Whenever she speaks somewhere, Collins Tuohy usually gets asked about two things: how her family is doing and how accurate The Blind Side depicts her family's story.
Although a few details were changed, Collins said the important parts of the story were represented well in the movie.
"This is the true story," she said. "It is how you see it."
The 2009 movie starring Sandra Bullock tells the story of how the Tuohy family from Memphis, Tenn. takes in Michael Oher, a talented high school football player without a home. Oher, with the help of his new family, becomes a top college football recruit and is ultimately drafted to the National Football League.
Collins gave her perspective of the story to a full house at the Indiana Memorial Union's Whittenberger Auditorium Sept. 2 evening as part of the third annual Wilson Delta Gamma Lectureship in Values and Ethics.
The lectureship program began at the University of Akron in 1992 and is supported by the Delta Gamma Foundation on 19 campuses, including IU.
Molly Newell, director of lectureship for IU's DG chapter, said Collins was chosen as this year's speaker because of her story and message.
"We wanted to bring a woman who exemplified compassion, leadership, and confidence," Newell said. "Collins was a perfect example of that."
Newell said she hoped Collins's lecture would inspire the audience to think of others before themselves and take advantage of the power they have to make someone else's life better.
"Her message on the power of giving and not letting judgment skew perceptions is very powerful and is something we all need reminders of from time to time," Newell said. "Through small acts of kindness or larger influences, Collins teaches us just how much can be accomplished when we give one another a helping hand."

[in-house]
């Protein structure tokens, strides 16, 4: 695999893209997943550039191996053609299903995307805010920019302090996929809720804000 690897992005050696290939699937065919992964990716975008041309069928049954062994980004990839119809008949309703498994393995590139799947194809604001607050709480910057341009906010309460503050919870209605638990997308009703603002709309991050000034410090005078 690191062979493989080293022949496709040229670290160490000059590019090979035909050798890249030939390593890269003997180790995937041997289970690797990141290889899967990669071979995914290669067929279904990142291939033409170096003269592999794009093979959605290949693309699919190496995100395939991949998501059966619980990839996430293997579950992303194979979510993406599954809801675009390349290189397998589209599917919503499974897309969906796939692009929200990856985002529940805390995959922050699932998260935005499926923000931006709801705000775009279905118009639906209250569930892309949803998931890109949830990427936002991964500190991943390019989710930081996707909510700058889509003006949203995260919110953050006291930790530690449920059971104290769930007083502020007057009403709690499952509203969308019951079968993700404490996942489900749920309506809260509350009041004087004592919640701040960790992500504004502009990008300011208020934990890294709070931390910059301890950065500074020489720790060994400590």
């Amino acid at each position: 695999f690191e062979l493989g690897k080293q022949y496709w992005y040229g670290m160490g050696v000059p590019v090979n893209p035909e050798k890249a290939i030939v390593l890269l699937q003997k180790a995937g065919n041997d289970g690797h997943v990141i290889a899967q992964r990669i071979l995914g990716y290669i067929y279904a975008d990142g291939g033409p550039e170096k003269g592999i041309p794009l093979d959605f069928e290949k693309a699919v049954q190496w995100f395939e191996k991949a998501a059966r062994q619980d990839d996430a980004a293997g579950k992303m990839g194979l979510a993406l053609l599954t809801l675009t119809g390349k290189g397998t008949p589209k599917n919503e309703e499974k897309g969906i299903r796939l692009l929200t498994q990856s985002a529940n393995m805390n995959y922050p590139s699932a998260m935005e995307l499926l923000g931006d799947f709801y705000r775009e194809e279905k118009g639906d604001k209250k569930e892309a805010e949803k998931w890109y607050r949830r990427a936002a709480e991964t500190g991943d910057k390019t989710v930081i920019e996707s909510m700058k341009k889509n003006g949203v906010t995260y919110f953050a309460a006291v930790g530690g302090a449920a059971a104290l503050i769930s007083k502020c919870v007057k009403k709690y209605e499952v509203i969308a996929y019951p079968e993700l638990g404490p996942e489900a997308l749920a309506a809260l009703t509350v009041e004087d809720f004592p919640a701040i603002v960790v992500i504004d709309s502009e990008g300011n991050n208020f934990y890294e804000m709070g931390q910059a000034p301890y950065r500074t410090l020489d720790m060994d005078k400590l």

Collins told the audience several stories about her family. One story was about how her younger brother, S.J., who now plays basketball for Loyola University Maryland, needed a place to park his car because he couldn't park on campus. Oher, who was playing for the Baltimore Ravens at the time, offered tickets to every Ravens home game to a family in town in exchange for a parking spot in front of their house for the rest of the year.
Oher now plays for the Tennessee Titans.
Collins later recounted the night her family first decided to help Oher. It was near Thanksgiving time, and the weather was cold and slightly snowy. The family was going to get some food to bring home for dinner. They saw Oher walking along the street, wearing shorts. As her father, Sean, was going to drive past him, Leigh Anne told him to turn around. Collins said those words changed their lives forever.
She told the audience that every day for three months, Oher made the quarter-mile walk from the school to the bus stop that took him to his downtown Memphis residence. He walked through a predominantly white neighborhood on one of Memphis' most travelled streets, where 45,000 to 60,000 people would pass by each day.
At that point in his life, Oher had been in and out of several foster homes and the state considered him a "runner" - meaning they had essentially given up on him, that he had no value, Collins said.